Ouch is all I can say to £400!! Out of interest shimmey how much is a service for a 30 hour one, I only ask as mine could probably do with one in the not too distant future. Do I need to start saving now!?

I agree longcase clocks aren't in vogue and unlikely to be if servicing is that much though I agree most people won't have the foggiest about such costs, including in this case, me. It is a shame as it will mean more and more of them are just left not working or an even worse fate awaits them.

Tinker, I like the phrase "not impossible", it is perfect English and conveys a different meaning to "possible".
 
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shimmystep

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Ouch is all I can say to £400!! Out of interest shimmey how much is a service for a 30 hour one, I only ask as mine could probably do with one in the not too distant future. Do I need to start saving now!?

I agree longcase clocks aren't in vogue and unlikely to be if servicing is that much though I agree most people won't have the foggiest about such costs, including in this case, me. It is a shame as it will mean more and more of them are just left not working or an even worse fate awaits them.
.
Going rate for 30hr clocks is about £300.00, however I would say that it's likely that only so much work would be done for that. If it was riddled through out with issues, I would expect 'add ons'!. I'm not sure why they do in fact charge less because they are basically similar movements that are subject to all the same problems.
Maybe the lower price reflects the value, which can be less than an 8 day, certainly £400.00 as a cost to service a 30hr may exceed the value of the clock. However, time is time, work is work and folk gotta put pies on the table. and if it needs doing...
 
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harold bain

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Going rate for 30hr clocks is about £300.00, however I would say that it's likely that only so much work would be done for that. If it was riddled through out with issues, I would expect 'add ons'!. I'm not sure why they do in fact charge less because they are basically similar movements that are subject to all the same problems.
Maybe the lower price reflects the value, which can be less than an 8 day, certainly £400.00 as a cost to service a 30hr may exceed the value of the clock. However, time is time, work is work and folk gotta put pies on the table. and if it needs doing...
The last one I worked on, I charged $950, with more than half of that for work on the case, which was in danger of falling apart.
 
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Kevin W.

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Speaking of long case clocks. I purchased one at a good price i feel. I paid 400, all original. Only one fault the hood was stripped before i bought it. And its a 8 day clock as well, Bristish made.
The case on mine is in good shape, except need to match hood to case, colours. It is a pine case with a faux finish.
 

jmclaugh

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Going rate for 30hr clocks is about £300.00, however I would say that it's likely that only so much work would be done for that. If it was riddled through out with issues, I would expect 'add ons'!. I'm not sure why they do in fact charge less because they are basically similar movements that are subject to all the same problems.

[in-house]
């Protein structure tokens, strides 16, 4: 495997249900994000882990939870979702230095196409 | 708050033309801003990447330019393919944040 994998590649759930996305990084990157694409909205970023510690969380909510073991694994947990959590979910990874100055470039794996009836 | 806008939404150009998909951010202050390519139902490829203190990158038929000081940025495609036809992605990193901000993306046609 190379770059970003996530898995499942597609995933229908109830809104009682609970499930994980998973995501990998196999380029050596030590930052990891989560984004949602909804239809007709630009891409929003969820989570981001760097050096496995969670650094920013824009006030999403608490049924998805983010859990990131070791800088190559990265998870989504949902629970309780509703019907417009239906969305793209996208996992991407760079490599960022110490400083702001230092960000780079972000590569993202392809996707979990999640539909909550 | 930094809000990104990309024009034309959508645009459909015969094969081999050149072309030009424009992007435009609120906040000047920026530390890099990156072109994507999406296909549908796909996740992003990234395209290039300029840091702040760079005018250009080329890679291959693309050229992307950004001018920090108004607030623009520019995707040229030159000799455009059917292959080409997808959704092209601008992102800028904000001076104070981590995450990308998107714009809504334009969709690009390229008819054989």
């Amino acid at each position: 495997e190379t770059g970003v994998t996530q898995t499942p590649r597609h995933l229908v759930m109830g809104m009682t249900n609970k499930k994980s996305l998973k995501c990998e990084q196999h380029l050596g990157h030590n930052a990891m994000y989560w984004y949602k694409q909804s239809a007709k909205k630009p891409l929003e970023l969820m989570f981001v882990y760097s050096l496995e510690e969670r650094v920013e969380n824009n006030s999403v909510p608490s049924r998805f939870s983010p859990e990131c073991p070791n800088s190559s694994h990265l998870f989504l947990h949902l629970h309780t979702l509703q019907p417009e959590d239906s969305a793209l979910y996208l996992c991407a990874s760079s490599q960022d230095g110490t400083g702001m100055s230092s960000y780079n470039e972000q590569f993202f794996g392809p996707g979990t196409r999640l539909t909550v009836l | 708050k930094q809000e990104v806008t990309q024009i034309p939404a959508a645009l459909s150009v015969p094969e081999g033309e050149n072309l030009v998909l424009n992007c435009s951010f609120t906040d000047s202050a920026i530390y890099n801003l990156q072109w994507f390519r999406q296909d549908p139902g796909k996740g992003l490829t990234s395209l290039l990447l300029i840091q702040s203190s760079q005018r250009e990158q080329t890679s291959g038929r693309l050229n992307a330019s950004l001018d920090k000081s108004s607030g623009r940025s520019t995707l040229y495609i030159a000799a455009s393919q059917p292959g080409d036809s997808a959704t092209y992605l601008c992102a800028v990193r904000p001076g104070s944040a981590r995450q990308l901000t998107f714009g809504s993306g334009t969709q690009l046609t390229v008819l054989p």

Maybe the lower price reflects the value, which can be less than an 8 day, certainly £400.00 as a cost to service a 30hr may exceed the value of the clock. However, time is time, work is work and folk gotta put pies on the table. and if it needs doing...
Thanks for the info shimmy, looks like a service fund is in order though as it is single handed one I'm sure there would be a discount.:rolleyes:
 
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harold bain

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Thanks for the info shimmy, looks like a service fund is in order though as it is single handed one I'm sure there would be a discount.:rolleyes:
No discount, but you will need to find a one armed clock repairman.:whistle:
 

MikeBY

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Speaking of long case clocks. I purchased one at a good price i feel. I paid 400, all original. Only one fault the hood was stripped before i bought it. And its a 8 day clock as well, Bristish made.
The case on mine is in good shape, except need to match hood to case, colours. It is a pine case with a faux finish.
From your mouth to my seller's ears !!
Guess your faux finish is no longer faux, it's bare.
What is the age of the clock?
 

Randy Beckett

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Thanks for the info shimmy, looks like a service fund is in order............:rolleyes:
These clocks need a coin slot on the door to open them for winding. When the clock needs service or repair, the funds for it would be inside the clock.:whistle:
 

jmclaugh

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These clocks need a coin slot on the door to open them for winding. When the clock needs service or repair, the funds for it would be inside the clock.:whistle:
I could give the key to my wife, she could charge me a £10 deposit and a quid to get it back for each winding. On second thoughts I have a feeling the money may end up on a pair of shoes or a handbag.